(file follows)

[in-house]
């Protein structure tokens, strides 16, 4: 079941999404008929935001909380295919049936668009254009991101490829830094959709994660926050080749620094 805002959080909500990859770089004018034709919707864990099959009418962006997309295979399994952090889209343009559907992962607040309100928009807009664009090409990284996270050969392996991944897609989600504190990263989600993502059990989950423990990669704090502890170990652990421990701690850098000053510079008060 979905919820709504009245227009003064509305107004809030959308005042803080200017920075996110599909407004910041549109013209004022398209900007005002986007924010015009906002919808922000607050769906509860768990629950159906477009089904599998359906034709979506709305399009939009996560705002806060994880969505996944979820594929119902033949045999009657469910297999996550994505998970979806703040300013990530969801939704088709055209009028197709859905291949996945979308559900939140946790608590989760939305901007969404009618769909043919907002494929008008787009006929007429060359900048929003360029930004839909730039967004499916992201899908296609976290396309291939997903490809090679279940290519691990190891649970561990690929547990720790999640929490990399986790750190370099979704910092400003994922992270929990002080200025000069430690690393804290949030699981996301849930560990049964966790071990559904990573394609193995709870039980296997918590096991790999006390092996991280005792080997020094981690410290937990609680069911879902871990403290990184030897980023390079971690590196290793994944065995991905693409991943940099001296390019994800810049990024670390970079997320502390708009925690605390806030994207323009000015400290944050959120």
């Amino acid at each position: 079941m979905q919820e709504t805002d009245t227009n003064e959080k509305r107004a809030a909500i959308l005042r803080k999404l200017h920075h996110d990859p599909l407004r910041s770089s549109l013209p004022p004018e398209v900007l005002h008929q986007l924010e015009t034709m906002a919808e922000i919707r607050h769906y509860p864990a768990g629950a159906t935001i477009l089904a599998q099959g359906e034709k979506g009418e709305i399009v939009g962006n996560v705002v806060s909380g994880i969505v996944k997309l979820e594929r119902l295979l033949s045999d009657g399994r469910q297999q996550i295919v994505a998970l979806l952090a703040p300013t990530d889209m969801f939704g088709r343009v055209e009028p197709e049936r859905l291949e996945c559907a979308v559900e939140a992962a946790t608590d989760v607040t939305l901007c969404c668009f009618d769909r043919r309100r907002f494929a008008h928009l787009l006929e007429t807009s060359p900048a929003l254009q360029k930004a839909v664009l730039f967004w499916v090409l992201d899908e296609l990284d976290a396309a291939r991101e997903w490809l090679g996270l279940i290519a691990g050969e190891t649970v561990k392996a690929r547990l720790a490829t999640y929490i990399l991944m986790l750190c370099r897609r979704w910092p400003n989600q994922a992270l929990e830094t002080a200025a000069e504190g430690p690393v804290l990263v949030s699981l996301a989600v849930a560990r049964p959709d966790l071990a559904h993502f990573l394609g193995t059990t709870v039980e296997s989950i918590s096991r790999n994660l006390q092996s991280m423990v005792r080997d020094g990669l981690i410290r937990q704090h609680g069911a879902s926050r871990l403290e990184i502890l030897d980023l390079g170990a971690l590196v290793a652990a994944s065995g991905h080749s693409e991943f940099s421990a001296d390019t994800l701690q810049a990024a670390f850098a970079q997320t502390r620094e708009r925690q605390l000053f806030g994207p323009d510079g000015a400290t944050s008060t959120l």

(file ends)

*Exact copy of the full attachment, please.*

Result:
[in-house]
């Protein structure tokens, strides 16, 4: 079941999404008929935001909380295919049936668009254009991101490829830094959709994660926050080749620094 805002959080909500990859770089004018034709919707864990099959009418962006997309295979399994952090889209343009559907992962607040309100928009807009664009090409990284996270050969392996991944897609989600504190990263989600993502059990989950423990990669704090502890170990652990421990701690850098000053510079008060 979905919820709504009245227009003064509305107004809030959308005042803080200017920075996110599909407004910041549109013209004022398209900007005002986007924010015009906002919808922000607050769906509860768990629950159906477009089904599998359906034709979506709305399009939009996560705002806060994880969505996944979820594929119902033949045999009657469910297999996550994505998970979806703040300013990530969801939704088709055209009028197709859905291949996945979308559900939140946790608590989760939305901007969404009618769909043919907002494929008008787009006929007429060359900048929003360029930004839909730039967004499916992201899908296609976290396309291939997903490809090679279940290519691990190891649970561990690929547990720790999640929490990399986790750190370099979704910092400003994922992270929990002080200025000069430690690393804290949030699981996301849930560990049964966790071990559904990573394609193995709870039980296997918590096991790999006390092996991280005792080997020094981690410290937990609680069911879902871990403290990184030897980023390079971690590196290793994944065995991905693409991943940099001296390019994800810049990024670390970079997320502390708009925690605390806030994207323009000015400290944050959120």
């Amino acid at each position: 079941m979905q919820e709504t805002d009245t227009n003064e959080k509305r107004a809030a909500i959308l005042r803080k999404l200017h920075h996110d990859p599909l407004r910041s770089s549109l013209p004022p004018e398209v900007l005002h008929q986007l924010e015009t034709m906002a919808e922000i919707r607050h769906y509860p864990a768990g629950a159906t935001i477009l089904a599998q099959g359906e034709k979506g009418e709305i399009v939009g962006n996560v705002v806060s909380g994880i969505v996944k997309l979820e594929r119902l295979l033949s045999d009657g399994r469910q297999q996550i295919v994505a998970l979806l952090a703040p300013t990530d889209m969801f939704g088709r343009v055209e009028p197709e049936r859905l291949e996945c559907a979308v559900e939140a992962a946790t608590d989760v607040t939305l901007c969404c668009f009618d769909r043919r309100r907002f494929a008008h928009l787009l006929e007429t807009s060359p900048a929003l254009q360029k930004a839909v664009l730039f967004w499916v090409l992201d899908e296609l990284d976290a396309a291939r991101e997903w490809l090679g996270l279940i290519a691990g050969e190891t649970v561990k392996a690929r547990l720790a490829t999640y929490i990399l991944m986790l750190c370099r897609r979704w910092p400003n989600q994922a992270l929990e830094t002080a200025a000069e504190g430690p690393v804290l990263v949030s699981l996301a989600v849930a560990r049964p959709d966790l071990a559904h993502f990573l394609g193995t059990t709870v039980e296997s989950i918590s096991r790999n994660l006390q092996s991280m423990v005792r080997d020094g990669l981690i410290r937990q704090h609680g069911a879902s926050r871990l403290e990184i502890l030897d980023l390079g170990a971690l590196v290793a652990a994944s065995g991905h080749s693409e991943f940099s421990a001296d390019t994800l701690q810049a990024a670390f850098a970079q997320t502390r620094e708009r925690q605390l000053f806030g994207p323009d510079g000015a400290t944050s008060t959120l």